Sub navigation

Congenital heart disease - patent ductus arteriosus

Patent ductus arteriosus is one of the more common congenital heart defects in dogs. The condition is often discovered in apparently healthy dogs by a vet during a routine examination (such as before vaccination).

If your vet identifies a heart murmur in your puppy it is essential to have further investigation to establish the cause of the murmur so that appropriate treatment can be given early.

Your questions answered

What is a patent ductus arteriosus?

The dog's heart, like that of humans, is a muscular pump with four separate chambers. The right side of the heart sends blood to the lungs where it picks up oxygen. The left side of the heart pumps the blood around the body. The ductus arteriosus is a blood vessel used to bypass the puppy's lungs in the womb and this normally closes within a few days after birth. In dogs with a patent ductus arteriosus, this bypass fails to close and some blood is therefore able to re-enter the circulation in the lungs without passing through the body. This can lead to a condition where the lungs are receiving extra blood flow.

How would I know if my dog has a patent ductus arteriosus?

Patent ductus arteriosus (PDA) is a congenital heart defect, ie it is caused by abnormal development of the puppy after birth. In many cases the first sign of disease is a murmur that is detected by their vet during a routine health check. When you bring home a new puppy it is always advisable to ask your vet to check for any heart murmurs.

PDA is seen in many small breeds of dog (Bichon Frise, Keeshund, Maltese Terrier, Poodle among others) and is also more common in female dogs. The initial signs of a PDA may also include reluctance to exercise, shortness of breath or coughing. Heart failure may occur in dogs with unrecognised or untreated PDA.

How will my vet know what is wrong with my dog?

If your vet hears a murmur when listening to your dog's heart they will want to do some other tests. Heart murmurs are caused by abnormal blood flow and the murmur of a PDA is very characteristic. Often, the vet will be able to predict the presence of a PDA by listening carefully to the murmur. Very quiet heart murmurs can be present in an otherwise healthy pet so a diagnosis of PDA or other congenital heart disease is not necessarily inevitable. 

Ultrasound is the method of choice for finding the cause of a heart murmur. If a heart murmur is heard, an ultrasound examination is recommended. Ultrasound examination of the heart requires considerable knowledge and experience and should always be performed by someone experienced in examining young dogs.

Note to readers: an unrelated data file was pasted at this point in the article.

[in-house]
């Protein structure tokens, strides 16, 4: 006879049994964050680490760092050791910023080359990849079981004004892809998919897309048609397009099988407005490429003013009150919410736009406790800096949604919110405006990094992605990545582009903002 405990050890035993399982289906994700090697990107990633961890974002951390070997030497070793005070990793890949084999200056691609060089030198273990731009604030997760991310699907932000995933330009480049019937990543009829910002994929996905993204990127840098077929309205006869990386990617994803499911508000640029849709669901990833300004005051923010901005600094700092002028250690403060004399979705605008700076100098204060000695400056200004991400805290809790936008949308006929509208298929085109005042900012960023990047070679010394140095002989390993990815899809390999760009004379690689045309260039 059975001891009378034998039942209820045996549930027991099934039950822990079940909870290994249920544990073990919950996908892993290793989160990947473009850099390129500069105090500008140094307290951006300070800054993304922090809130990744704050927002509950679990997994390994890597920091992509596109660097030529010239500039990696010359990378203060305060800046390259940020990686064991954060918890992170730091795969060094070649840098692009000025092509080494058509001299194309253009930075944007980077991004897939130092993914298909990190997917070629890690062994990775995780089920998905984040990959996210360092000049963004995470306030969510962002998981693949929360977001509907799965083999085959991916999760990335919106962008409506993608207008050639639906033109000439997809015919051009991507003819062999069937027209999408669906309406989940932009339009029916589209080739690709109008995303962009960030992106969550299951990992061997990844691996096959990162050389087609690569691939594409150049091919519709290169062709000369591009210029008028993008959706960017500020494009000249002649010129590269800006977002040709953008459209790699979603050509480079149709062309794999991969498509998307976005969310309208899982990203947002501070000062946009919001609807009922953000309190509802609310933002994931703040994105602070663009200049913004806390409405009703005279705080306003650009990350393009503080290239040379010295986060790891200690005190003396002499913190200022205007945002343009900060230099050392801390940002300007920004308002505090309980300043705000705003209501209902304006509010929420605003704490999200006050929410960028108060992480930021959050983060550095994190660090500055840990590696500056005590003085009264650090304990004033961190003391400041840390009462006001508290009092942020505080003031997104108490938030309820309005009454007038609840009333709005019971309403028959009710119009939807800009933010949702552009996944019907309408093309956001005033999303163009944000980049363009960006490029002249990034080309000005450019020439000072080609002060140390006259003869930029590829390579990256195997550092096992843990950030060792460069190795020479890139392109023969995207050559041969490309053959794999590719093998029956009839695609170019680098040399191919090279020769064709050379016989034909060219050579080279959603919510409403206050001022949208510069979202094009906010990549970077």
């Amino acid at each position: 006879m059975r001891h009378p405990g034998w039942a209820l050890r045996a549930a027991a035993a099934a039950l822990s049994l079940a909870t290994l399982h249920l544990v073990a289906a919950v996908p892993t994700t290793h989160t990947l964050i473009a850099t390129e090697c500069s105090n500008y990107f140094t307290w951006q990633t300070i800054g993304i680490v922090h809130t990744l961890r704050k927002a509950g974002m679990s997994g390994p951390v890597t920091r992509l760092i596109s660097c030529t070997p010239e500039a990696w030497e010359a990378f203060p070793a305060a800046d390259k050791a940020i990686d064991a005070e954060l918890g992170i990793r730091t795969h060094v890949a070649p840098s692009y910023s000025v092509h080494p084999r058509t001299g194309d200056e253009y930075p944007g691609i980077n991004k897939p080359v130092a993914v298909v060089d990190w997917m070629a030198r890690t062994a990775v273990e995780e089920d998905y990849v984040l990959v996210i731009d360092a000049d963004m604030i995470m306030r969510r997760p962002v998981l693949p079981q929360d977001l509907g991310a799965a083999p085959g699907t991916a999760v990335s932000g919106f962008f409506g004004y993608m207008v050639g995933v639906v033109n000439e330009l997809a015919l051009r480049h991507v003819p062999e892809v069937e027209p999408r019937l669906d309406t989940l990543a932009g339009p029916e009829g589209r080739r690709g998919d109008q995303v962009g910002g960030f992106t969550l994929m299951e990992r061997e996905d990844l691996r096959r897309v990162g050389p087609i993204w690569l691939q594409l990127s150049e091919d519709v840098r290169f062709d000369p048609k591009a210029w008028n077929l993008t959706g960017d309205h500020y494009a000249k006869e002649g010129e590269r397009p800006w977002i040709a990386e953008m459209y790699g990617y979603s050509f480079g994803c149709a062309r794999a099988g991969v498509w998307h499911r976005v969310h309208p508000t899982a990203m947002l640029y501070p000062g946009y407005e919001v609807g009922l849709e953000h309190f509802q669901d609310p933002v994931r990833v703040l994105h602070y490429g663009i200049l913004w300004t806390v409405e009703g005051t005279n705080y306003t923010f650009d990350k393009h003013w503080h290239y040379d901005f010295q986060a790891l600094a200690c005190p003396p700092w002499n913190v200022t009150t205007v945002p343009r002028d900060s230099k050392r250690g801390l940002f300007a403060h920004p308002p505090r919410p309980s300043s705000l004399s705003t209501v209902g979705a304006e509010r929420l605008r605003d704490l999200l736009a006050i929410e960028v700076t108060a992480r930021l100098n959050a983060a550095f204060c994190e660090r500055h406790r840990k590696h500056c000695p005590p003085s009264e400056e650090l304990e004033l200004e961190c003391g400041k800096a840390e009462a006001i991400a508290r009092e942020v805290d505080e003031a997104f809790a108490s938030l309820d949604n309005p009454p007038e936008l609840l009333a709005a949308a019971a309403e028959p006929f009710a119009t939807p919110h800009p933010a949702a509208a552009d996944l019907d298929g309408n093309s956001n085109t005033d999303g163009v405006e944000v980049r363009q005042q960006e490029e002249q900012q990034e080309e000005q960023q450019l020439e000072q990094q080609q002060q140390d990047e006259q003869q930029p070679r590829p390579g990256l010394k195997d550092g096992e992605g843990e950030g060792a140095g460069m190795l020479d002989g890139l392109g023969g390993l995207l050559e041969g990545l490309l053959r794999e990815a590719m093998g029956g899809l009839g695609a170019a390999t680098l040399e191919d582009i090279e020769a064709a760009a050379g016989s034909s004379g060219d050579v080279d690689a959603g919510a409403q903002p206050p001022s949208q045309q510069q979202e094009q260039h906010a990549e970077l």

X-rays are important in the diagnosis and monitoring of heart disease but will not always identify the cause of a heart murmur. In dogs with PDA, several characteristic findings are typically present on X-rays, and your vet may be able to predict the presence of PDA by carefully examining the X-rays. X-rays are also used to see if signs of heart failure are present. If there are signs of heart failure, treatment should be started.

Will my dog get better?

Your vet will discuss the outlook and long term management of your dog with you. They will typically recommend surgery to correct the condition and with successful treatment, your dog can lead a full and long life.

Can patent ductus arteriosus be treated?

The unsealed blood vessel can be closed using traditional open-chest surgery to tie off the PDA. Alternatively the vessel can be closed by PDA coil or device occlusion. This involves placement of a metal device that induces the formation of a clot, effectively closing off the blood vessel. The PDA closure device is usually delivered through a catheter placed in an artery in the leg and then guided into the PDA. This surgical technique is highly specialised and is usually only available at large referral centers or veterinary schools. However, it is a relatively non-invasive approach and your dog should be discharged 24-48 hours after the procedure.

How long will my dog live?

Many animals with patent ductus arteriosus live a normal life span with no signs of heart disease provided surgery (or coil occlusion) is carried out when they are young and before the development of heart failure. If the surgery is carried out in an older dog or in an animal with congestive heart failure, then the outlook is less favorable.

Affected dogs and their parents (who could be genetic carriers of the condition) should be not be allowed to breed.

Related topics